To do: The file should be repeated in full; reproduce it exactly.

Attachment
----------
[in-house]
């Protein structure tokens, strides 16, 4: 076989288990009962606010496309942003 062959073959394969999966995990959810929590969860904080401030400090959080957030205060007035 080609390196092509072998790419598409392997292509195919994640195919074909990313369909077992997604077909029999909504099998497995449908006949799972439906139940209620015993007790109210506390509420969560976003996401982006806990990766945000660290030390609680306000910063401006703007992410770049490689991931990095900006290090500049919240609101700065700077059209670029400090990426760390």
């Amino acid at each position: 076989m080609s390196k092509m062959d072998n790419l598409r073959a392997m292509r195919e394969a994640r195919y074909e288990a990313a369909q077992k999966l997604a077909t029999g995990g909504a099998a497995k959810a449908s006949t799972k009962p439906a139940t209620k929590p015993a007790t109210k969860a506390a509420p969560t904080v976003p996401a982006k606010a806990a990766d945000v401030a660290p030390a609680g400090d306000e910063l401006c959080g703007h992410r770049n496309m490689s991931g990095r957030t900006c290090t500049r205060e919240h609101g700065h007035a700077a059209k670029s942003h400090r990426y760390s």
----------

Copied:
[in-house]
């Protein structure tokens, strides 16, 4: 076989288990009962606010496309942003 062959073959394969999966995990959810929590969860904080401030400090959080957030205060007035 080609390196092509072998790419598409392997292509195919994640195919074909990313369909077992997604077909029999909504099998497995449908006949799972439906139940209620015993007790109210506390509420969560976003996401982006806990990766945000660290030390609680306000910063401006703007992410770049490689991931990095900006290090500049919240609101700065700077059209670029400090990426760390």
């Amino acid at each position: 076989m080609s390196k092509m062959d072998n790419l598409r073959a392997m292509r195919e394969a994640r195919y074909e288990a990313a369909q077992k999966l997604a077909t029999g995990g909504a099998a497995k959810a449908s006949t799972k009962p439906a139940t209620k929590p015993a007790t109210k969860a506390a509420p969560t904080v976003p996401a982006k606010a806990a990766d945000v401030a660290p030390a609680g400090d306000e910063l401006c959080g703007h992410r770049n496309m490689s991931g990095r957030t900006c290090t500049r205060e919240h609101g700065h007035a700077a059209k670029s942003h400090r990426y760390s």